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ARRA Investments in Cataract

Public Health Burden
Cataract is a leading cause of blindness worldwide. In cataract, the ocular lens loses its natural transparency, becomes opaque or cloudy, and thereby prevents the light from reaching the photo-receptive region of the eye -- the retina. Globally, it is estimated that around 20 million people are bilaterally blind due to cataract. In the United States, and by age 80, more than half of all Americans have either cataract or have had cataract surgery. Indeed, cataract surgery is one of the most common operations performed in the US. This in turn is associated with significant cost. In 1998 alone, more than 1.3 million cataract operations were performed in the USA at a cost of $3.5 billion dollars. Furthermore, while the majority of cataract cases are age related -- cataract can be congenital and can result in even more devastating and long lasting effects.

In advanced stages, cataract treatment involves performing surgery on the affected lens (most usually phacoemulsification) where a very small incision is made through the cornea, the lens is emulsified, extracted, and then replaced with an artificial intraocular lens (IOL). While cataract surgery is highly successful and is associated with relatively low incidence of post-operative complications – a fairly common development is the so-called posterior capsular opacification (PCO) where new lens cells grow over the IOL and need to be subsequently removed through laser therapy.

Basic and Clinical Research:
Over the years, investigators have made several important findings on the physiology and pathophysiology of the lens. For example, development of the lens through a process called lens induction is fairly well understood and serves as a model of understanding the general process of tissue induction. Moreover, NIH supported research has identified several tantalizing clues to the potential etiology of cataract. Whether oxidative stress, protein aggregation, disruption of chaperone activity, or more generally, homeostatic dysregulation of the lens – each model is currently being studied and pursued in its relation to cataract development.

In order to capitalize on these important clues to cataract – NIH ARRA funds were used to further support basic and clinical research:
  • Study the initiation and growth of protein aggregates in living animals using non-invasive methods. This is especially important given the key role of protein misfolding and aggregation in cataract. 1
  • Analyze the genetic and epigenetic regulatory elements of the alpha-A crystallin in the ocular lens. Alpha-A crystallin is the most abundant crystallin in the lens. It also has one of the most important non-refractive functions identified for a crystallin – namely chaperone function. A detailed understanding of the regulation and expression of aA crystallin is therefore critical.2
  • Understand further the mechanistic roles of gap junctions in cataract formation. By focusing on a critical gap junction component - Connexin 50 - this project tackles an important clue in cataract development: homeostatic dysregulation and osmotic stress.3
  • Determine the key molecular requirements for methionine sulfoxide reductase (MsrA) repair of alpha-crystallin chaperone activity. This project ties in nicely with two key themes in cataract research: oxidative stress (including antioxidant responses) and chaperone activity of alpha crystallins.4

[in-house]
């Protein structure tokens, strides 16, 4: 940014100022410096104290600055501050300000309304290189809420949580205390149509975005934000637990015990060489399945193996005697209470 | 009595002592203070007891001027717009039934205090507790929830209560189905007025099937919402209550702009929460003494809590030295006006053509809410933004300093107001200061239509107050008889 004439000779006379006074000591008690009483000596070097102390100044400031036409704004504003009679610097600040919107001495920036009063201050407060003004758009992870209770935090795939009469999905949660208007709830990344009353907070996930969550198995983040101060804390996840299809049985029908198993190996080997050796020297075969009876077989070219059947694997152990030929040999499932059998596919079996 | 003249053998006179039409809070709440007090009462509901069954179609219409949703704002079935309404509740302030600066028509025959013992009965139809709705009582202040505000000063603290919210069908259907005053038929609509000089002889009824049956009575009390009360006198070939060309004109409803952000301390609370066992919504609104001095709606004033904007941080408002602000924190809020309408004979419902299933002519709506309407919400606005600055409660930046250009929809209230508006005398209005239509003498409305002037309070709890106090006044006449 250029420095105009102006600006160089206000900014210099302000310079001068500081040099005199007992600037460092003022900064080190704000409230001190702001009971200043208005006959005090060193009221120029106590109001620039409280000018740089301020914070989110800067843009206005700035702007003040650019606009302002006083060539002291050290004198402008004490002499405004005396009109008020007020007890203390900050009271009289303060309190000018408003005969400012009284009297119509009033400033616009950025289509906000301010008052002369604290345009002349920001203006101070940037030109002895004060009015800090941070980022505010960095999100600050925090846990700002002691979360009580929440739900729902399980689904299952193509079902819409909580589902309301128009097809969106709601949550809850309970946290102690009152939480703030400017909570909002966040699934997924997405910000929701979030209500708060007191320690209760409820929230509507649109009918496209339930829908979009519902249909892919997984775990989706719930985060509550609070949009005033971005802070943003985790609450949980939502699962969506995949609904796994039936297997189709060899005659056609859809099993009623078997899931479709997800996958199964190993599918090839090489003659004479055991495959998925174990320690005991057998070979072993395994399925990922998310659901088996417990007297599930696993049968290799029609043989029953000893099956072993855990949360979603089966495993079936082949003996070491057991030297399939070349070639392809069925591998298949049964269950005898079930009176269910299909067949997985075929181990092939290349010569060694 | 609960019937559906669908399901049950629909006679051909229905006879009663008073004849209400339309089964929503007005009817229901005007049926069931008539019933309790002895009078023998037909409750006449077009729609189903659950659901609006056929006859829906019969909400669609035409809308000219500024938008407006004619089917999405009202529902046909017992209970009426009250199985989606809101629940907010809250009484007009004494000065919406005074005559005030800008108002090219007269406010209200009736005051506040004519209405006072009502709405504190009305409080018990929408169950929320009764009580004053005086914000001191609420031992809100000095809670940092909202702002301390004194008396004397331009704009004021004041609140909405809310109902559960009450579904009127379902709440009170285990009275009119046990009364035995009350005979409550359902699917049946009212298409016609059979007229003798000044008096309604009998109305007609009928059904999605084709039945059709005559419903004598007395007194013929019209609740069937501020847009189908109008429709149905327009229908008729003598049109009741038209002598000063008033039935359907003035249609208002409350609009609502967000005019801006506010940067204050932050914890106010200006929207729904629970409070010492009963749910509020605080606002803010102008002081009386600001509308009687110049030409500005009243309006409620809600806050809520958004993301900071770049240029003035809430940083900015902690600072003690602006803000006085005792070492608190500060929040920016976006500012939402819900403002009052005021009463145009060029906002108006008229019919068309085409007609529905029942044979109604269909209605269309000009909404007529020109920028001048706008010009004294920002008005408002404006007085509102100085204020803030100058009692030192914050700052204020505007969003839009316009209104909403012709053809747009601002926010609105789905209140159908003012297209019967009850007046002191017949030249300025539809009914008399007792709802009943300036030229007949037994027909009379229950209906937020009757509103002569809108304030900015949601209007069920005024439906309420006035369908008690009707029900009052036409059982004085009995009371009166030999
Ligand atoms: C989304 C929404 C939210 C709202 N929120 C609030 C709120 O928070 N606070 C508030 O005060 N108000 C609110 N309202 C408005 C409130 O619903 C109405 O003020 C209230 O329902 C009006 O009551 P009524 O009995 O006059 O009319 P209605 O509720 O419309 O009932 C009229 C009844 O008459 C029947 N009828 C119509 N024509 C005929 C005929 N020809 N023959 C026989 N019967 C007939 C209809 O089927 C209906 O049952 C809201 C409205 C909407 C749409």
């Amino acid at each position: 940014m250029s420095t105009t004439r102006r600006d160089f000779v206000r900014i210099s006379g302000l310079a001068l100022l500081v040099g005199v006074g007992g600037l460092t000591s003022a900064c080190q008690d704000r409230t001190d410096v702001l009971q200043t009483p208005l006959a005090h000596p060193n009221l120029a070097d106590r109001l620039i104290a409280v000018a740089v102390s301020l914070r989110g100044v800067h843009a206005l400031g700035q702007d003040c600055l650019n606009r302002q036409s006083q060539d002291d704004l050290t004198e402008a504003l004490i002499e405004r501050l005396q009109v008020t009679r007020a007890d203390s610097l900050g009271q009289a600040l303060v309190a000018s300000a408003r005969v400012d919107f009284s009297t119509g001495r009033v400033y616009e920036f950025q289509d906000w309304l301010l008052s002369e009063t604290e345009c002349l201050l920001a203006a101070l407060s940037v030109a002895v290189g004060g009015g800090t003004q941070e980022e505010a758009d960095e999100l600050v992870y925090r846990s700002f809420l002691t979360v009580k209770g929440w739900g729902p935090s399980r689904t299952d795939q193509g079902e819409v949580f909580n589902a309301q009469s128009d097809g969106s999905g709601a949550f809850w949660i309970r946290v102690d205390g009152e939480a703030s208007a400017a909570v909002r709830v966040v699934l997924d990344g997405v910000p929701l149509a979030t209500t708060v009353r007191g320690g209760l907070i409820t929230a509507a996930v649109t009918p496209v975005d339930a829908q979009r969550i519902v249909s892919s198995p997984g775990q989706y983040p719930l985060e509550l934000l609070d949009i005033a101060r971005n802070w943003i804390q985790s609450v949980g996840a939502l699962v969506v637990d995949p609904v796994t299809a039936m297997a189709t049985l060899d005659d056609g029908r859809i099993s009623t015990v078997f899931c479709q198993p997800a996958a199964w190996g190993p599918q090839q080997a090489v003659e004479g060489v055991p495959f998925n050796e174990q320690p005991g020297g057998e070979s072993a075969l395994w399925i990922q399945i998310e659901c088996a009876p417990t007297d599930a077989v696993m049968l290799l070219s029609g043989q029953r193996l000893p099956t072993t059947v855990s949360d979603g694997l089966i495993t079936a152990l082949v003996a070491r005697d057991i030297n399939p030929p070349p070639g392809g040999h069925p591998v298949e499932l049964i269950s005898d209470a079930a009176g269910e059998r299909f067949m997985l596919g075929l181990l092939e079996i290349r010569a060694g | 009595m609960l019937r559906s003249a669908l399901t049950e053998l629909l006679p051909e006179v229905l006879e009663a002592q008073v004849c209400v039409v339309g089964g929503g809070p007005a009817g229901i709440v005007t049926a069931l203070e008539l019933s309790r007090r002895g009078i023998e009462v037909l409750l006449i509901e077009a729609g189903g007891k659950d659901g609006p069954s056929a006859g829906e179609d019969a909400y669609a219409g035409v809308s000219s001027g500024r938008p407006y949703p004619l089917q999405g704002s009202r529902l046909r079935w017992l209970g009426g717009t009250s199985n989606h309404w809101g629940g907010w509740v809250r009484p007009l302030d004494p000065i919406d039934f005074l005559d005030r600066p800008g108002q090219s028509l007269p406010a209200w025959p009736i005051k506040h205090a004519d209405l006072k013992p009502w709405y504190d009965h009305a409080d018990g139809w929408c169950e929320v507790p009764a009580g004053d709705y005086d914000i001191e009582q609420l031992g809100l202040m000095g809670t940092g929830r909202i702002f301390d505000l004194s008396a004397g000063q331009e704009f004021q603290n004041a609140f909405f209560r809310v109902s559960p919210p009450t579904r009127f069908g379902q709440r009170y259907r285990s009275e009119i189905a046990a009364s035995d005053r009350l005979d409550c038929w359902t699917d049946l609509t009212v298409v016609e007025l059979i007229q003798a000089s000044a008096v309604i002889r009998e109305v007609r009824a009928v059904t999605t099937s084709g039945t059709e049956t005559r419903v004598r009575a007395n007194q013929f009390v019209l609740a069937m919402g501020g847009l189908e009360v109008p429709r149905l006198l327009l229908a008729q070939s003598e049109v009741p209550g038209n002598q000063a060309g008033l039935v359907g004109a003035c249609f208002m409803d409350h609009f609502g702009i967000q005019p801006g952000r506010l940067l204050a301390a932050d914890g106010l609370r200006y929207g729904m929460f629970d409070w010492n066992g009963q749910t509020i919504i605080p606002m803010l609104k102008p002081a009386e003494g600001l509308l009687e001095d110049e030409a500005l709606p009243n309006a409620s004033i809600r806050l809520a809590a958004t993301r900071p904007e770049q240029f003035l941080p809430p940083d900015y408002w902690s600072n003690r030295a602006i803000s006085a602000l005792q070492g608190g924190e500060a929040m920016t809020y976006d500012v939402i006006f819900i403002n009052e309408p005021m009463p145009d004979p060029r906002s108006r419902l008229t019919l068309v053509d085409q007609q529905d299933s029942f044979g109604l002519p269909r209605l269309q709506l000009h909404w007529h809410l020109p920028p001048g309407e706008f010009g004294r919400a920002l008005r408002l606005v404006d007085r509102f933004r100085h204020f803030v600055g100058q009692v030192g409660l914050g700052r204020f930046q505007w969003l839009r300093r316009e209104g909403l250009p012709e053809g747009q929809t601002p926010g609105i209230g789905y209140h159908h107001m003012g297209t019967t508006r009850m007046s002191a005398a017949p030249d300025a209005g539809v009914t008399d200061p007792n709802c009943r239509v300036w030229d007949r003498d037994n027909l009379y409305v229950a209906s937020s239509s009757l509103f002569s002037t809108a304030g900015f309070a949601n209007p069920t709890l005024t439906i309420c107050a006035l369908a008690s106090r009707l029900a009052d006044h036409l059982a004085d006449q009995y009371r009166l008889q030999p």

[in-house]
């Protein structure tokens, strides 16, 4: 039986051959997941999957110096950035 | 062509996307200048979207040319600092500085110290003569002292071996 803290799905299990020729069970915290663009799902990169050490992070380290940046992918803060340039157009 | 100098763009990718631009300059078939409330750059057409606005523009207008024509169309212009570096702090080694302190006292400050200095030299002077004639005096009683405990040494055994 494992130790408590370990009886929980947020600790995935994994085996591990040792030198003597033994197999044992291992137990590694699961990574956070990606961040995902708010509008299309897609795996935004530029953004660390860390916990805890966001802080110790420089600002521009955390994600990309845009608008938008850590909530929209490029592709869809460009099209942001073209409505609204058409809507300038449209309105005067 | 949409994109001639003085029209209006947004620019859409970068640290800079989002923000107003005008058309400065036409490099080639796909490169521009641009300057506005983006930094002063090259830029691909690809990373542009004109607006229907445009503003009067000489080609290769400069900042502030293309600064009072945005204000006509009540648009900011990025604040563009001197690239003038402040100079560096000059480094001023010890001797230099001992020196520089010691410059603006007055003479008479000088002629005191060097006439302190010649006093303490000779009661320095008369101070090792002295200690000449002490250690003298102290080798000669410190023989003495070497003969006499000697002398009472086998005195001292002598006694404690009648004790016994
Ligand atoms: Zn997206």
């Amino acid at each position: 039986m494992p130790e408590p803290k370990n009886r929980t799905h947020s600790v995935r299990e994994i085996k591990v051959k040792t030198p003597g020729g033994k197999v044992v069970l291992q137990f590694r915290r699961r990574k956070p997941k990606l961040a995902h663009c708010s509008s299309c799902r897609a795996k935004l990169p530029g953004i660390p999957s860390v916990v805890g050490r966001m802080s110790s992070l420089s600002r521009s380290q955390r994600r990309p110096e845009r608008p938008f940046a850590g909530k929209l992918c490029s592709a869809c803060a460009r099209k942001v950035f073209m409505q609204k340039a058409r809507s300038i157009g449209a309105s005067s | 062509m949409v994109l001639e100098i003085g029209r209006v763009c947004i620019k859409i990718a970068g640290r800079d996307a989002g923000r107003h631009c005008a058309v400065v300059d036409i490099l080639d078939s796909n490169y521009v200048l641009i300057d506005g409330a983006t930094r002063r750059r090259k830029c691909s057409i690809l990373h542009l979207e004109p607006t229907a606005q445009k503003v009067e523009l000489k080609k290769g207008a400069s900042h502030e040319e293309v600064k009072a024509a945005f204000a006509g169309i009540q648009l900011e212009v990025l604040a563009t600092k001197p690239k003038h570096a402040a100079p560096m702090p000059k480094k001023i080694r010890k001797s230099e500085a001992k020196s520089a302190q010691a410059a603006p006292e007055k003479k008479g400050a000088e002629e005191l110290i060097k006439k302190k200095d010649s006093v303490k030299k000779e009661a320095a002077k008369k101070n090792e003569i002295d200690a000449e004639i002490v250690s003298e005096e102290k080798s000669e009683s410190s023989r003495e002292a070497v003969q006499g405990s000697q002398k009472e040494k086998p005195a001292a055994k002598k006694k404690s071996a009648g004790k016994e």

• Examine the contribution of the small heat shock proteins a-crystallins to lens transparency and define their roles in cataract. This project will use state-of-the-art biophysical methods to investigate the protein-protein interactions that are hypothesized to play a key role in cataract in particular, and in protein-misfolding diseases in general.5
  • Investigate the effects of aging and oxidative damage in the development of age-related and x-ray caused cataract. An advantage of this work is its tackling of age-related cataract which is by far the most prevalent cause of cataract incidence.6
  • Identify and characterize genetic mouse models of cataract. This work isolates specific mutations in the mouse that result in cataract development and then proceeds to identify the molecular pathways  in which these genes are involved. A strength of this project is that it has the ability to identify novel genes correlated with or potentially causative of cataract.7
Summer Students Supplements:
  • Two other administrative supplements under ARRA were awarded to hire undergraduate summer research students and directly involve them in lens and cataract research. These summer student supplements were awarded to Oakland University in Michigan, and the University of Delaware.

  1. 3R01EY004542-27S1; Development and Maintenance of Lens Cell Transparency; Seattle, WA (PI: John Clark).
  2. 3R01EY014237-07S1; Transcriptional control of the mouse aA-crystallin locus; New York, NY (PI: Ales Cvekl).
  3. 3R01EY012085-11S1; Intracellular Communication in the Eye Lens; San Antonio, TX, (PI: Jean Jiang).
  4. 3R01EY013022-10S1; Molecular Analysis of Microdissected Cataractous Human Lenses; Boca Raton, FL (PI: Marc Kantorow).
  5. 3R01EY012018-12S2; Molecular Basis of Lens Transparency; Nashville, TN (PI: Hassane Mchaourab).
  6. 3R01EY011733-10S1; Dietary and Genetic Control of ROS Damage to the Lens; Seattle, WA (PI: Norm Wolf).
  7. 3R01EY015173-05S1; Visual Genetic Studies on Models of Nuclear Cataracts; Milwaukee, WI (PI: D.J. Sidjanin)

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